The Courier News from Blytheville, Arkansas on April 26, 1950 · Page 5
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The Courier News from Blytheville, Arkansas · Page 5

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Blytheville, Arkansas
Issue Date:
Wednesday, April 26, 1950
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Page 5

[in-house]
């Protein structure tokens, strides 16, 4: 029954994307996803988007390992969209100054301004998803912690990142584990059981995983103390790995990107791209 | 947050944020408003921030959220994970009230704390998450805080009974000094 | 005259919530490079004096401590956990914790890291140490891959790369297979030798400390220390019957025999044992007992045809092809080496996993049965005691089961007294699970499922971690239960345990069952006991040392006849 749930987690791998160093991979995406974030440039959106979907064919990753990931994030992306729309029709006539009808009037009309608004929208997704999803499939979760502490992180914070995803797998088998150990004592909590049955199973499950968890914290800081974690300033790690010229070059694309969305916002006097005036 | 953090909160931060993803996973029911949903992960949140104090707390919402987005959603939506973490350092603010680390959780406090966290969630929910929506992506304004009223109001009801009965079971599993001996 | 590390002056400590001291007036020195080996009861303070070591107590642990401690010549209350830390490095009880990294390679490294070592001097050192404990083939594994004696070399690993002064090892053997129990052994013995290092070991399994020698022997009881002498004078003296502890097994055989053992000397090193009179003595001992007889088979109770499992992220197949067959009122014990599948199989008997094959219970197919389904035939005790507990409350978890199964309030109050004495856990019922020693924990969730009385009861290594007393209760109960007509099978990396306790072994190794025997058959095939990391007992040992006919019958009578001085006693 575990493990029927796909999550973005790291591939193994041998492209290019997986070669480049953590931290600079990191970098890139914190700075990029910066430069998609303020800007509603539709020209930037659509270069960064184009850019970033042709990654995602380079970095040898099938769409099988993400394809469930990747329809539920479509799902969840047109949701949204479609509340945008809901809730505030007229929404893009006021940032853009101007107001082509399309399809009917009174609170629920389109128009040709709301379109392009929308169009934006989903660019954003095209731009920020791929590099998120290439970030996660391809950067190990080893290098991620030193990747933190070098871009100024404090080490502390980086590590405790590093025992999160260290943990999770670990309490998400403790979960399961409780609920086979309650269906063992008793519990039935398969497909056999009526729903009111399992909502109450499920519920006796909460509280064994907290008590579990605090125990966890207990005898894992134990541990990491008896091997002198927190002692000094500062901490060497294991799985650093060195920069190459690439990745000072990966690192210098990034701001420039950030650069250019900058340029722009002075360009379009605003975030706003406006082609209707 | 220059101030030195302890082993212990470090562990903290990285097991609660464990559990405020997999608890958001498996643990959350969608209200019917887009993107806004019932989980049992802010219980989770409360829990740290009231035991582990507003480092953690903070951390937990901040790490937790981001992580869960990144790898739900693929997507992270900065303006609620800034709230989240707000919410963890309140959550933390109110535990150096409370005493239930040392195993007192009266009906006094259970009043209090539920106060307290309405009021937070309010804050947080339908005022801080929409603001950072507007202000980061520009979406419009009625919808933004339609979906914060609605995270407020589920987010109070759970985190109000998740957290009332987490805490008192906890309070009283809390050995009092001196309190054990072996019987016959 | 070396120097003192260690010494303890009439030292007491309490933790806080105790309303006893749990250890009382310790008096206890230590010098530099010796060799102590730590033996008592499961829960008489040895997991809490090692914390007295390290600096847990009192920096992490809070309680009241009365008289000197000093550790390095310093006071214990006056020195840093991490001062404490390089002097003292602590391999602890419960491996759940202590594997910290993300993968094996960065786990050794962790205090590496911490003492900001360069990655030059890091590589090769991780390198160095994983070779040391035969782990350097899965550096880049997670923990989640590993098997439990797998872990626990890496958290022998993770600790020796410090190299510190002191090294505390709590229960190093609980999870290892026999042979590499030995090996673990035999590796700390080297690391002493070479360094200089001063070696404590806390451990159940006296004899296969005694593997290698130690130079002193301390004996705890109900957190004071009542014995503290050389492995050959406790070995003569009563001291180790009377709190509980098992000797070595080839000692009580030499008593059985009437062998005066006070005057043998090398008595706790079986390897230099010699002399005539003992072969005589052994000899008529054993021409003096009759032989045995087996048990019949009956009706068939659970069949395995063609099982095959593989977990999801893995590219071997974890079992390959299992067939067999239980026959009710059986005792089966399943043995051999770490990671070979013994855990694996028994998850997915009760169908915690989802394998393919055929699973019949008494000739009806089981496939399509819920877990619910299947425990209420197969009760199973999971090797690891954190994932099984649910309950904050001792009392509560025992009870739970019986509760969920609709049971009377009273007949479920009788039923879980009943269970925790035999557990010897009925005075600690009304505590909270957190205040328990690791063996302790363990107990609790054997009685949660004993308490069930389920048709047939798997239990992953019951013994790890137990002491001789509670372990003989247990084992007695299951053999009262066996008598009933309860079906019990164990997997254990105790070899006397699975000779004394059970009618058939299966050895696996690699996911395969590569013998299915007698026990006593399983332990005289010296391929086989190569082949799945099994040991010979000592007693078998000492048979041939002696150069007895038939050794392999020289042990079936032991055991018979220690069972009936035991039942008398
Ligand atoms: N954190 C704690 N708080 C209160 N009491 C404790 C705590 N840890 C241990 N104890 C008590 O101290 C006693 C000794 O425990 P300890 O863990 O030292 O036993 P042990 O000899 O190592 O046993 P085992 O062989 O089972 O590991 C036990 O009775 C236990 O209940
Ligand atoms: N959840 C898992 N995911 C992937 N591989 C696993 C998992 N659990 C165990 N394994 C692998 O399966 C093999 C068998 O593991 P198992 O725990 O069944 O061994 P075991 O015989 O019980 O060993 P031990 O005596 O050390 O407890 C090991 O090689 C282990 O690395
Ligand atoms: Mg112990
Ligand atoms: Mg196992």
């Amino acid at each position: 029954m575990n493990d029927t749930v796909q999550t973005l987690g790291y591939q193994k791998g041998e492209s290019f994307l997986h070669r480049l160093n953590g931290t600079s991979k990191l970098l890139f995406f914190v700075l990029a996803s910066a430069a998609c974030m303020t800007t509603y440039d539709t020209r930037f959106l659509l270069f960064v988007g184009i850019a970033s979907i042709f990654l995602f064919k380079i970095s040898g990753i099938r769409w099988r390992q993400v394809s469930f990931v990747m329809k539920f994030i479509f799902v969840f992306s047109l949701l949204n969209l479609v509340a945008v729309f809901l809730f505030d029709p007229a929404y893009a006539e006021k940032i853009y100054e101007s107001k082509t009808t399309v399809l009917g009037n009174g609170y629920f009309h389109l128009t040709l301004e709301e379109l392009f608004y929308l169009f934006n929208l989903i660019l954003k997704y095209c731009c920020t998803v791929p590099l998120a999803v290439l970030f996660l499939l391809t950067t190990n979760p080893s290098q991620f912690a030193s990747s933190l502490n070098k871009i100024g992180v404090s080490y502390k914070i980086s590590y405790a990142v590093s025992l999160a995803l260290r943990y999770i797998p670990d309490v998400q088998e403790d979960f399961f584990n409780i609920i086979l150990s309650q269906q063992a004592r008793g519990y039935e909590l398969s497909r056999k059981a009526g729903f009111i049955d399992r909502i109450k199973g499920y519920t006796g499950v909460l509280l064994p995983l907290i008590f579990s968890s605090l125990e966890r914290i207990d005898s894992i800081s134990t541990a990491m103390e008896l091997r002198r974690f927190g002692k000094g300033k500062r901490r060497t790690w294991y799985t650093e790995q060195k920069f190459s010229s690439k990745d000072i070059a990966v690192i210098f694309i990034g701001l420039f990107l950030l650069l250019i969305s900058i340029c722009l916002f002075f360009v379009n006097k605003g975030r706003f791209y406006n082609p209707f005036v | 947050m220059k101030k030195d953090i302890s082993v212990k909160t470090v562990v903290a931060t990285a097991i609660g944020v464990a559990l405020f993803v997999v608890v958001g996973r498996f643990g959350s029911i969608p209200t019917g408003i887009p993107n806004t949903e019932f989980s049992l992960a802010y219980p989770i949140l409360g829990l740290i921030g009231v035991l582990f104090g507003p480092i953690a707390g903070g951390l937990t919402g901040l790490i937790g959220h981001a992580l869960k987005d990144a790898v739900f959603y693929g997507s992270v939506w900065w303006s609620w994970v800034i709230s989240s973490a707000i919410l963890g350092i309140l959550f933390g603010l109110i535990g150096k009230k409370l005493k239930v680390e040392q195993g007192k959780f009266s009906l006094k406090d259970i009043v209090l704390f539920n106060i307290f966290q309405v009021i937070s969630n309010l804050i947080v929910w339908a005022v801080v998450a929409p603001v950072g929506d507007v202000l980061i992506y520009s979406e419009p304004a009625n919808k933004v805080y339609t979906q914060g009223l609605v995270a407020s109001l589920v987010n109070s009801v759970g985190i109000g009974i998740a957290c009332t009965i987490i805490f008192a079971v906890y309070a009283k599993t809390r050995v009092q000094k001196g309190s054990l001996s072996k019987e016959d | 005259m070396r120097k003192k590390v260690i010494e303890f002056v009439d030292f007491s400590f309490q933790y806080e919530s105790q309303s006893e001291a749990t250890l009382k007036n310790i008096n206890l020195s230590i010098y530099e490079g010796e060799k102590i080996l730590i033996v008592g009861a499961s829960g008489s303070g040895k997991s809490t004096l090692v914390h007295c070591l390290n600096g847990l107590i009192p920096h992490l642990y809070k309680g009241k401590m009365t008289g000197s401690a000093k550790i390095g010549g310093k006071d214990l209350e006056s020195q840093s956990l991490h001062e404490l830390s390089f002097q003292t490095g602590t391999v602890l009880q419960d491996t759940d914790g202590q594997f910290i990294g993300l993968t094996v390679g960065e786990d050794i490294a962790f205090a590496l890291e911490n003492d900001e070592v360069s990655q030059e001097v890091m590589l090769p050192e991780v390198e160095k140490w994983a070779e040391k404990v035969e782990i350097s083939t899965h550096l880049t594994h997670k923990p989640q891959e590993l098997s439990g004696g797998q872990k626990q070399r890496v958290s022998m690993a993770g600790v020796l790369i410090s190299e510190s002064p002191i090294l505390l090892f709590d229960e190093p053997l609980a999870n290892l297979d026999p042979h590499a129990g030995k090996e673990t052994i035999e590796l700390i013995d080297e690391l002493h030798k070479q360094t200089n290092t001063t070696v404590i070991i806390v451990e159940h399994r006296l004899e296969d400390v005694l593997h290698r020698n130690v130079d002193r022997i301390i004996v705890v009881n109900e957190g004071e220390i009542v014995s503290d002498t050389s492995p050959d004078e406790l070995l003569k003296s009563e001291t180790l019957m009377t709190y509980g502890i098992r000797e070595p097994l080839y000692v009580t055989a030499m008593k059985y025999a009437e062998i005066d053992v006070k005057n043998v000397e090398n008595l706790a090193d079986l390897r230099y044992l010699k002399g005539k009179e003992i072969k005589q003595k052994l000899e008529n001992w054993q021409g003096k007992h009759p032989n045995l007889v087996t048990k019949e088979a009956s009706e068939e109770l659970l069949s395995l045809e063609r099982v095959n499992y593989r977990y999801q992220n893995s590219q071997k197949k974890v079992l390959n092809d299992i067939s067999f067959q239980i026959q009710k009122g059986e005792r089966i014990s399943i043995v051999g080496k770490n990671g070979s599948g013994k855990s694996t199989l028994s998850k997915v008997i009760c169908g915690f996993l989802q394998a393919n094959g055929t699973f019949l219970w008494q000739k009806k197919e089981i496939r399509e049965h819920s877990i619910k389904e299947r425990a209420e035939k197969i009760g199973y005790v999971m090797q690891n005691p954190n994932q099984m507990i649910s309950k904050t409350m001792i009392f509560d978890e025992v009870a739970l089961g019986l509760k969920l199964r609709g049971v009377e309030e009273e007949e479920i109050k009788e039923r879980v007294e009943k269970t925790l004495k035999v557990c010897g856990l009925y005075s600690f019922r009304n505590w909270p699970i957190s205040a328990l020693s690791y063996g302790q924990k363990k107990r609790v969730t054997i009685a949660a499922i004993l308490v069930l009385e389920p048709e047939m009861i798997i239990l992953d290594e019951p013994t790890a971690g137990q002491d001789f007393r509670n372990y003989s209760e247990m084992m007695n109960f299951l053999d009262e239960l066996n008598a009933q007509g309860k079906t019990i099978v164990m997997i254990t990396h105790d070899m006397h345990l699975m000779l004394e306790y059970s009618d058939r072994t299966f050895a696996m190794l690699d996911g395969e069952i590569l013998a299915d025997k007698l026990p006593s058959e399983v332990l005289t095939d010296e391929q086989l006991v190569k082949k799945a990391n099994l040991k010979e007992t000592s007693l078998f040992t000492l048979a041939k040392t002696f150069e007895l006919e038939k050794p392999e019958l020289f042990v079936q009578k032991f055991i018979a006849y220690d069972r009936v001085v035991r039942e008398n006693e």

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WEDNESDAY, APRIL 26, 1950 " ; Distress Called Murder Motive Psychology Professor Taught 24 Yean Before Shooting Two, Self PERU, Neb., Api-il 26. (/P)—Associates today ;ould offer only one ive—distress over the impend- loss °f his job—tor the tragic havior yesterday of an otherwise mild-mannered psychology professor who shot and [tilled two fellow college officials, then himself. For 24 years Dr. Barney K. Baker, 54, had taught on the beautiful "campus of the thousand oaks" at Peru State Teachers College. Yesterday morning the new college catalog came out. It revealed publicly for the first time what Dr. Baker had known since last fall —that he was being dropped in & reorganization of the school's department of education. The catalog, said County Attorney Fred G. Kiechel, may have been the trigger that sent the professor walking wordlessly Into the offices of the college president and the head of the education department to kill them at their desks. Slain were Dr. William L. Nicholas, 48, president of the college since 1946. and Dr. Paul Maxwell, 56. education department head and Dr. Baker's immediate superior. Less than an hour later. Baker's body was found in the living room of his home at the edge of the campus. Neatly laid out were his keys, with pieces of paper to identify them, and a typwrilten note with instruction for disposal of the body; Tacked to the front doorbell was another note: "Tell Prof. (C. A.) Huck (mathematics teacher at the college) to take charge," .Scribbled at the bottom of the fowrltten not was the apparent ^poff to the motive: "Willie (the college president) tried to fire the wrong person." Kiechel called It "obviously a double murder and suicide" and said there would be no Inquest. Ife said the slayings were "premeditated" and Dr. Baker apparently prepared his notes in advance Of the slayings. Patrolman's Son Kills Self at Home NEJV YORK, April 26. (AP)—A traffic patrolman's son, worried about his high school report card, killed himself yesterday with his lather's service revolver. Police said 15-year-old Donald Finn shot himself in the temple. His mother, wife . of Patrolman Timothy Finn, found the boy sprawled across his bed at home when she returned from work. 8p?ollce said; the boy was'worried Trial his report card, due yesterday, would not show passing grades. Farm families in Vermont and New York tap about 6,000,000 sugar maple trees each year. BLYTHEVTLI.E (ARK.) COURIER NEWS -—-•—**wj*-^wa«si«wi^B^l^^B(^p;.j~r* m ' K" ? FOR THE KIDS, HISTORY; FOR THE COPS vcic—impersonated by A. B. West, a Lexincton'l and more gray hairs lo the cops. The unidcndflri with Rcvcre's horse had not the alert police sere picture was taken. The occasion was a re-enartm SH rW| ^•y»,vfo/ i-»-5i*,S U>»,:_1 \l bomerville, Mass., Paul Ke- Bht excitement to the kidtiies ound, would have'had a run-in £i/ss/a Presses Ruble Drive To Drive Dollars from Zone By G. K. IIodenficM VIENNA, April 26. (/!>)—Russia is pressing a campaign to drive the dollar out of the business dealings of her satellites, informed Western sources said today. She is setting up a "ruble area." a rival of Britain's sterling bloc and the U.S. dollar zone. The anti-dollar measures are part of a long-range program the Soviets are readying to gain absolute control over the economic policies of the Eastern bloc nations. , Out the window will go present mutual aid treaties binding the Eastern states together and—gradually — unilateral trade pacts between Eastern European states and the West. Moscow flunks these give the satellites too much freedom to make deal on their own. Replacing them will be a central customs union controlled by the Kremlin, with payment.'; funnelled through an International payments bank in Moscow. Trade !n Rubles Informed western sources say all trade will be figured in rubles. All East bloc currency will be pegged to that money. All prices will" be quoted ' lir rubles. Poland already quotes them that way. other Eastern nations are expected to follow suit soon. Most of the present treaties and trade agreements are calculated on the basis of the dollar. Russia's plans to change this have a psychological and propaganda aim. One Western economist explains Russia's objection this way: "No matter how loudly Russia proclaims the Inevitable collapse of capitalism, her arguments don't mean a thing while the people Know their own currency and their own trade is pegged to the capitalist dollar. "The less the people hear about dollars, the easier it will be to convince them that the dollar is worthless." Union Calls Turn With the Moscow-dominated customs union calling the trade turn the Soviet satellites—Poland, Czechoslovakia, Bulgaria, Romania, Albania, Hungary and East Germany —thcn.no longer will be In competition among themselves for Western markets. Prices for East bloc goods in the west probably will rise, since the central agency can charge whatever the traffic will bear. The creation, however artificially. of v a ruble area Is considered by Western sources as primarily a psychological step in the cold war, Just 'ns the'establishment a" year Bgo'of the Economic Council of Mutual Aid (ECMA) had been largely a propaganda move. East Bound Together The Eastern European states were bound together with the Soviet Un- See the 1950 "Presidential" Line of lack'TubeTV Every Model with Built-in "Picturemagnet" Aerial and Sensational Hew "Super-Range" Chassis 1950 Z.nltk -N.nl>..- tm, fcvdf- " o*rial ant Gf<3r.-Bo, "Btort" Bfox.W, fct., fOi «,.». So»,. cobm«l of Only $ 309 95 Come In ... 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Rather, it appeared that Russia actually would be on the receiving end. Just as the ECMA was an attempt to counter the ERP's organization for European economic cooperation, so would the new customs union appear to be an attempt to achieve by dictation what American economists are .ittemptln^ to accomplish by persuasion In the West — a coordination of trade among friendly nations. Sonic sources said the new Russian plan was drawn up by I)r Knrl Clodius. former pupil and collaborator of the German financial wizard Hjalmar ftehacht. who fell Into Russian bauds near the end of the The puffin sheds its bill annually, as well as its feathers. Reporter's Mistake Indicates Americans Are'Up' on History PHILADELPHIA (AP) — A lot more [leople than you might think nrc surprisingly well Informed about and interested In American r.-jtory. That's the conclusion of Attorney Arthhr Litleton. He was the victim of a reporter's embarras-lng mistake that brought to liRht tho widespread Interest in one Incident, and brought him a basketful! of mall. Littleton Is Chancellor of Ihe Philadelphia Bar Association. Recently in a luncheon speech he detailed the origin of the phrase lo describe an attorney or person "Philadelphia lawyer" as it is used who Is very astute, resourceful. Quite correctly. Littleton said In Ihc speech lhal the appellation WHS earned by Attorney Andrew Hnm- llton, of Philadelphia, who was counsel lor John Peter Zonger In a famous New York libel suit in 1735. Zcnger, a pioneer printer anil newspaper publisher, had declined to accept official censorship of his government exposes, and was arrested on charges of seditions libel nulttutcd by Hie colonial governor So iwwerfnl was the governor. Cosby, that two New York lawyers wlr sought to defend Zcnger were dis- barred, which discouraged others from undertaking th e defense: Hamilton accepted the case and by his brilliant work In court earned acquittal for Zenger. To quote Littleton: "Without a shred of law with him he carried on one of the mcst magnificent defenses ever conducted before a Jury." An Associated IVe&s reporter preparing a news story of Littleton's speech erroneously wrote that Littleton hud Identified the lawyer as "Alexander" Hamilton. Tho reuort- er added that this "Alexander" Hamilton was the first U.S. Secretary of the Treasury. The story was widely published. And shortly afterwards Littleton began receiving cbtdnlg letters from strangers and friends. Correspondents from Maine to Florida, and ns far west ns Wlscoasln »nd Kansas, wrote to point out that Alexander Hamilton, the first Secretary of the Treasury, was not born until 1757—22 years after the Zenger trial. The letlers came from school '"""''eis and pupils, from retired officers, bankers and law- •m relatives and friends. Blrl. n high school pupil, hnt: "This may come as a SKYLINE T Tuesday & Wednesday "So Ends Our Night" Starring Glen Ford — Margaret Sullivan Frederic March — Francis Dee PLUS "FISH FROM HELL" shock to you, hut Andrew Hamilton, and NOT Alexander, etc." To each correspondent Littleton wrote a letter explaining that the error was not his but that of lh» reporter. Littleton says the one Inescapable conclusion from the whole correspondence was that a great many persons know the correct version ot the Zenger defense. NOTICE Notice Is hereby given that tho undersigned hiss ' filed with Die CommL-sioncr of Revenues of the State of Arkansas f or permit, lo sell and dispense beer at retail on the premises described as South Side Hwy. No. 77, 600 Ft. East Post Office, Etowah, Mississippi County.- The undersigned states tlmt he Is a citizen O f Arkansas, of pood mroal character, that he has never ocen convicted of a felony or other crime Involving moral turpitude; that no license to sell Ijecr by Hie undersigned has been revoked within rive years last oust; and lhal the midcrslimcd has never been convicted of violating the laws of this state, or any other slate, relative to the sale of alcoholic liquors. •> Application Is for permit to be Issued for operation beginning on tlic 1st day of July, 1050, and lo expire on the 90 day of June l«61 L1III* Bell Girdle.' Subscribed and »wom to befor* me this 25th day ot April, weo. Bryan Heard ^ (Notary Public) My Commission expire*: 12-u-si 4-M-M SHOW STARTS 7:3» Wednesday, & Thundajr "THE KISSING BANDIT" (IN TKCHN'ICOLOB) FRANK SINATRA KATHKVN' GRAYSON Last Day 0 2 liig Hits Van Johnson in "BATTLEGROUND" I'lus Co-Hit "PAROLE, INC." with nlichiicl O'Shc;i B LVTHEV I LLE'S ON i Las I Day • 2 Hits Bowery IJoy s in "FIGHTING FOOLS" "16 FATHOMS DEEP" N E W Box Opens Week Day» t:9t P.K. Matinee Saturdays A Sundays Mat.-Suii. 1 p.m. Cant. Sh«wfaf Manila, Ark. Wednesday & Thursday "RED DANUBE" WALTER PIDGEON ETHEL BARRYMORB RITZ THEATRE Manila, Ark. Wednesday & Thursday ' "BLOND DYNAMITE" w»b LEO GORCEY and 'Jin BOWERY HOTS 5 CHEVROLET TRUCKS OFFER YOU DRY COLD m* FOR FUR & moot FAST PEERLESS CLEANING NOW! Mr. C. C. Freeman of Peerless Cleaners announced today (he rctent addition of a 1950 model to their fleet of Chevrolet pane] trucks. Fie gives partial credit for their lower'charges on cleaning (o (he economical performance of these Chevrolet trucks. Now with 5 trucks in I heir fleet you can expect even more prompt, efficient service from I eerless Cleaners in all phases of their work You can get quick pickup and delivery on s!f (ypes of cleaning...clothes, rugs, draperies, blankets. And for summer storage ot furs and woolens call for Peerless bonded cold storage. Yes, in cleaning you gel the hesl for less at Peerless... 10% less to he exact. PHONE 243- PEERLESS CLEANERS 416 South Fronklin Phone 2433